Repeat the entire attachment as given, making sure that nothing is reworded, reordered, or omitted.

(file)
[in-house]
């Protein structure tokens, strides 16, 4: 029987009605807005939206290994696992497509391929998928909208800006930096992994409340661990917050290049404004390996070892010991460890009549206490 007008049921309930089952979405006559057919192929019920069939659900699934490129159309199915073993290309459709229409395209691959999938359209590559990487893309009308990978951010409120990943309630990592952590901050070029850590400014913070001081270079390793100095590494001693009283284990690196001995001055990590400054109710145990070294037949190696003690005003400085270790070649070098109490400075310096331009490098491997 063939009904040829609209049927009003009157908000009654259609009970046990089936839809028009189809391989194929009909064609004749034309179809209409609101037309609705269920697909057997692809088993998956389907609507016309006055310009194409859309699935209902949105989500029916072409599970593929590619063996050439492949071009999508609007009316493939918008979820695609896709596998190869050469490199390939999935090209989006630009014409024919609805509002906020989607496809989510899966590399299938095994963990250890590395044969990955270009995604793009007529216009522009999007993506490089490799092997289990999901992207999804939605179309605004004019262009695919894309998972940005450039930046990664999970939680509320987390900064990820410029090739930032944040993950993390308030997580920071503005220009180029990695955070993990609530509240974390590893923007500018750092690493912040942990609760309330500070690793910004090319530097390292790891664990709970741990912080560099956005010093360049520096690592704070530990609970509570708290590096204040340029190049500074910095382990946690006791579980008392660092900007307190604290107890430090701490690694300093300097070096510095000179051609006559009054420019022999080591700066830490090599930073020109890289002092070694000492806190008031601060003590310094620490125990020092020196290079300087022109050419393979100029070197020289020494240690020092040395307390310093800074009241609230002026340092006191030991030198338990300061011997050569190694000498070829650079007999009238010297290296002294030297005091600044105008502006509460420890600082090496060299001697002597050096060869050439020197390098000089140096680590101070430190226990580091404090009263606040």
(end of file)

[in-house]
């Protein structure tokens, strides 16, 4: 029987009605807005939206290994696992497509391929998928909208800006930096992994409340661990917050290049404004390996070892010991460890009549206490 007008049921309930089952979405006559057919192929019920069939659900699934490129159309199915073993290309459709229409395209691959999938359209590559990487893309009308990978951010409120990943309630990592952590901050070029850590400014913070001081270079390793100095590494001693009283284990690196001995001055990590400054109710145990070294037949190696003690005003400085270790070649070098109490400075310096331009490098491997 063939009904040829609209049927009003009157908000009654259609009970046990089936839809028009189809391989194929009909064609004749034309179809209409609101037309609705269920697909057997692809088993998956389907609507016309006055310009194409859309699935209902949105989500029916072409599970593929590619063996050439492949071009999508609007009316493939918008979820695609896709596998190869050469490199390939999935090209989006630009014409024919609805509002906020989607496809989510899966590399299938095994963990250890590395044969990955270009995604793009007529216009522009999007993506490089490799092997289990999901992207999804939605179309605004004019262009695919894309998972940005450039930046990664999970939680509320987390900064990820410029090739930032944040993950993390308030997580920071503005220009180029990695955070993990609530509240974390590893923007500018750092690493912040942990609760309330500070690793910004090319530097390292790891664990709970741990912080560099956005010093360049520096690592704070530990609970509570708290590096204040340029190049500074910095382990946690006791579980008392660092900007307190604290107890430090701490690694300093300097070096510095000179051609006559009054420019022999080591700066830490090599930073020109890289002092070694000492806190008031601060003590310094620490125990020092020196290079300087022109050419393979100029070197020289020494240690020092040395307390310093800074009241609230002026340092006191030991030198338990300061011997050569190694000498070829650079007999009238010297290296002294030297005091600044105008502006509460420890600082090496060299001697002597050096060869050439020197390098000089140096680590101070430190226990580091404090009263606040």